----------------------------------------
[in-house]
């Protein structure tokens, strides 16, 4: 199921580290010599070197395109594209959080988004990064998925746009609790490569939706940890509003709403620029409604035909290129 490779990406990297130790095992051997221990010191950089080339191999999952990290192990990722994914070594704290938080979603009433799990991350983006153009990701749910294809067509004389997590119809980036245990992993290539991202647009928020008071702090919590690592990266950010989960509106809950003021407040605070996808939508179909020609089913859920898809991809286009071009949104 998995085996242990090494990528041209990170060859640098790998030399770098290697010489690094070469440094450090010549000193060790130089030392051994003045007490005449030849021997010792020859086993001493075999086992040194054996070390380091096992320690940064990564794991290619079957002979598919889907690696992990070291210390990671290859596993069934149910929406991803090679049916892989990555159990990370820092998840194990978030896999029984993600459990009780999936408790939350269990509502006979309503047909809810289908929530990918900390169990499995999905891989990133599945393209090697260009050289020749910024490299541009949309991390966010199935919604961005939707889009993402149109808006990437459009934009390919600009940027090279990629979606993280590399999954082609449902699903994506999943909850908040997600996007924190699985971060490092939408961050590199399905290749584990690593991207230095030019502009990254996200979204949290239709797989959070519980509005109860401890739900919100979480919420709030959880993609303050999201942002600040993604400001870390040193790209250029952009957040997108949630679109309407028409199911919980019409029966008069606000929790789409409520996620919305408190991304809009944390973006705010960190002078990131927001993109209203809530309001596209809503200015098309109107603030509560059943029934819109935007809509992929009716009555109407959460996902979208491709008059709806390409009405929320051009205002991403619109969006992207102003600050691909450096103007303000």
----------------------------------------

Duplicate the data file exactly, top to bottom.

[in-house]
């Protein structure tokens, strides 16, 4: 199921580290010599070197395109594209959080988004990064998925746009609790490569939706940890509003709403620029409604035909290129 490779990406990297130790095992051997221990010191950089080339191999999952990290192990990722994914070594704290938080979603009433799990991350983006153009990701749910294809067509004389997590119809980036245990992993290539991202647009928020008071702090919590690592990266950010989960509106809950003021407040605070996808939508179909020609089913859920898809991809286009071009949104 998995085996242990090494990528041209990170060859640098790998030399770098290697010489690094070469440094450090010549000193060790130089030392051994003045007490005449030849021997010792020859086993001493075999086992040194054996070390380091096992320690940064990564794991290619079957002979598919889907690696992990070291210390990671290859596993069934149910929406991803090679049916892989990555159990990370820092998840194990978030896999029984993600459990009780999936408790939350269990509502006979309503047909809810289908929530990918900390169990499995999905891989990133599945393209090697260009050289020749910024490299541009949309991390966010199935919604961005939707889009993402149109808006990437459009934009390919600009940027090279990629979606993280590399999954082609449902699903994506999943909850908040997600996007924190699985971060490092939408961050590199399905290749584990690593991207230095030019502009990254996200979204949290239709797989959070519980509005109860401890739900919100979480919420709030959880993609303050999201942002600040993604400001870390040193790209250029952009957040997108949630679109309407028409199911919980019409029966008069606000929790789409409520996620919305408190991304809009944390973006705010960190002078990131927001993109209203809530309001596209809503200015098309109107603030509560059943029934819109935007809509992929009716009555109407959460996902979208491709008059709806390409009405929320051009205002991403619109969006992207102003600050691909450096103007303000």